• 6th Sep 17, 1:54 PM
    We are not married
    • Emmamarsh
    • By Emmamarsh 6th Sep 17, 1:57 PM
    • 6 Posts
    • 0 Thanks
    Emmamarsh
    • #9
    • 6th Sep 17, 1:57 PM
    • #9
    • 6th Sep 17, 1:57 PM
    My ex and I are not married, my sons of 20,22 and 26 yrs of age are living there temporarily for now. We are joint mortgage holders but I've made all the payments since the split two years ago.
    • Emmamarsh
    • By Emmamarsh 6th Sep 17, 2:02 PM
    • 6 Posts
    • 0 Thanks
    Emmamarsh
    Xylophone, yes, I'm in contact with all three of my boys.
    • agrinnall
    • By agrinnall 6th Sep 17, 2:50 PM
    • 18,434 Posts
    • 14,147 Thanks
    agrinnall
    It is still your property so you can sell it any time you want...
    Originally posted by enthusiasticsaver
    Not so, the sale cannot be completed unless the ex signs the paperwork, whether they are still in the property or not. If the ex refuses then the OP will have to obtain a court order to sell.
    • kingstreet
    • By kingstreet 6th Sep 17, 3:49 PM
    • 31,939 Posts
    • 17,070 Thanks
    kingstreet
    You mention only that you have a joint mortgage.

    Is the property jointly owned?
    I am a mortgage broker. You should note that this site doesn't check my status as a Mortgage Adviser, so you need to take my word for it. This signature is here as I follow MSE's Mortgage Adviser Code of Conduct. Any posts on here are for information and discussion purposes only and shouldn't be seen as financial advice. Please do not send PMs asking for one-to-one-advice, or representation.
    • xylophone
    • By xylophone 6th Sep 17, 4:54 PM
    • 22,881 Posts
    • 13,243 Thanks
    xylophone
    You might give your eldest a letter to pass to his mother explaining that as your sons are now adults who have finished their formal education, you wish to sell the property so that you can both get on with your individual plans for the future.

    You might suggest that you meet to discuss how to market the property.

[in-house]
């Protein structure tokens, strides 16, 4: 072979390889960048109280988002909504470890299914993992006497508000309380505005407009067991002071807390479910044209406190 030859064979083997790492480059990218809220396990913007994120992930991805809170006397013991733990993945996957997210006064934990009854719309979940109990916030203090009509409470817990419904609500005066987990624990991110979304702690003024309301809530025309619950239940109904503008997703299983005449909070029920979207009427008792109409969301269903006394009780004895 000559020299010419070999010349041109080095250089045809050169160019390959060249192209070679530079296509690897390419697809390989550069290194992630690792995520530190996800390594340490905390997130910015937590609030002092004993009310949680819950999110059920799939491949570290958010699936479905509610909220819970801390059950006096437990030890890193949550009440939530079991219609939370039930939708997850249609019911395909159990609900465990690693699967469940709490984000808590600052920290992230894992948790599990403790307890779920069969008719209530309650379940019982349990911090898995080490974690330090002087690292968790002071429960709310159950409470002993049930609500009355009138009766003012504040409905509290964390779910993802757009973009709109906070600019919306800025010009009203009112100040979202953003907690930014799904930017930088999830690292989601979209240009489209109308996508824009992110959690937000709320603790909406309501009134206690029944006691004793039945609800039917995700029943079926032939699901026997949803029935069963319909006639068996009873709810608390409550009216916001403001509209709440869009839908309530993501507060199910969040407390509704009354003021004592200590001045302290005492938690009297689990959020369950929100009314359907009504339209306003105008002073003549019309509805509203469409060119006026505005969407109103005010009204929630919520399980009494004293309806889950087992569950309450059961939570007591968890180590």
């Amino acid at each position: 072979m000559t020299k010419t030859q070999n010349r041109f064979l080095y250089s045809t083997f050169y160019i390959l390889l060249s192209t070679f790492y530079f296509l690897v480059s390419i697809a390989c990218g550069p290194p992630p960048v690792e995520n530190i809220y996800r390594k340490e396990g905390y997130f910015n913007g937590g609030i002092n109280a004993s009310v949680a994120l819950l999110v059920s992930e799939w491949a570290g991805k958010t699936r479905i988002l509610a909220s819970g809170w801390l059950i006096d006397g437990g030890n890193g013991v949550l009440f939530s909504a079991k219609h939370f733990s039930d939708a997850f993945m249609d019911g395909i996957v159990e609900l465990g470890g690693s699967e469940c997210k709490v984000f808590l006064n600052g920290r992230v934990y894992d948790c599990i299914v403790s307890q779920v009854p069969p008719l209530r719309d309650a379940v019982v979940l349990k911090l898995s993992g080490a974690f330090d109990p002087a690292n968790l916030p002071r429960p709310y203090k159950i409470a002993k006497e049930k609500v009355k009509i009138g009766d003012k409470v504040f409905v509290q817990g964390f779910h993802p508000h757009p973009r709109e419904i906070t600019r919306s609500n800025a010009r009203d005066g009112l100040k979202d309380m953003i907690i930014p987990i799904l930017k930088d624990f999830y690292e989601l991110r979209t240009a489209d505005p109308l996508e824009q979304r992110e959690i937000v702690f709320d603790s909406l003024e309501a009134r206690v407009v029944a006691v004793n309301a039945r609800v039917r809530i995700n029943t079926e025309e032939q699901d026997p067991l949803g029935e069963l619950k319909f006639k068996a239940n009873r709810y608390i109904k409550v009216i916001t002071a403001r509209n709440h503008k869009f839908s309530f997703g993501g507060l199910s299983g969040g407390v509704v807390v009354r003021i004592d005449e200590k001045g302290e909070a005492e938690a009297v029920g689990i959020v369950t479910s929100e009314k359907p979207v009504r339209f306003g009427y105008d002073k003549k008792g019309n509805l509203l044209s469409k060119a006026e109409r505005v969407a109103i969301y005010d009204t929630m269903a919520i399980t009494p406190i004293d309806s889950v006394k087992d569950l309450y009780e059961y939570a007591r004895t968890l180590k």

Do you own the house as joint tenants or tenants-in-common?
    • Emmamarsh
    • By Emmamarsh 7th Sep 17, 1:55 PM
    • 6 Posts
    • 0 Thanks
    Emmamarsh
    Yes, it is jointly owned
    • macca1974
    • By macca1974 7th Sep 17, 3:10 PM
    • 213 Posts
    • 185 Thanks
    macca1974
    I'd say that you could be in for a long old fight to be honest. Your ex is living rent free with your three sons and probably believes that you should be paying for them...if she doesn't work then she knows full well that selling up will be completely against her (and to be fair your sons) interests and she owns the house 50/50 and you are covering the mortgage. She has every right to live there as do you.

    As far as i'm aware, the only way to force a sale would be through a court order and this will take quite a while to get and will cost you lots of money through a solicitor. But I suspect if your ex doesn't want to leave the house then it will be your only option. I'd go to a solicitor for a free introductory chat.
    • kingstreet
    • By kingstreet 7th Sep 17, 4:02 PM
    • 31,939 Posts
    • 17,070 Thanks
    kingstreet
    Yes, it is jointly owned
    Originally posted by Emmamarsh
    Right.

    So, it's negotiation and amicable agreement, or it's legal/court order route.
    I am a mortgage broker. You should note that this site doesn't check my status as a Mortgage Adviser, so you need to take my word for it. This signature is here as I follow MSE's Mortgage Adviser Code of Conduct. Any posts on here are for information and discussion purposes only and shouldn't be seen as financial advice. Please do not send PMs asking for one-to-one-advice, or representation.
    • ladymarmalade222
    • By ladymarmalade222 7th Sep 17, 8:46 PM
    • 607 Posts
    • 552 Thanks
    ladymarmalade222
    I had a similar situation and had to take the legal route as he would not answer letters etc.

    I am sorry to say if she makes things awkward you are in for a long ride. It took 4 years to get possesion and selling it took longer too. The legal costs were around 10k which the judge ordered him to pay as he failed to turn up at two court appearances.

    It was one long stressful period especially as my son was seriously ill going through 3 years of chemo and I had to hold it all together.

    Good luck

    Xx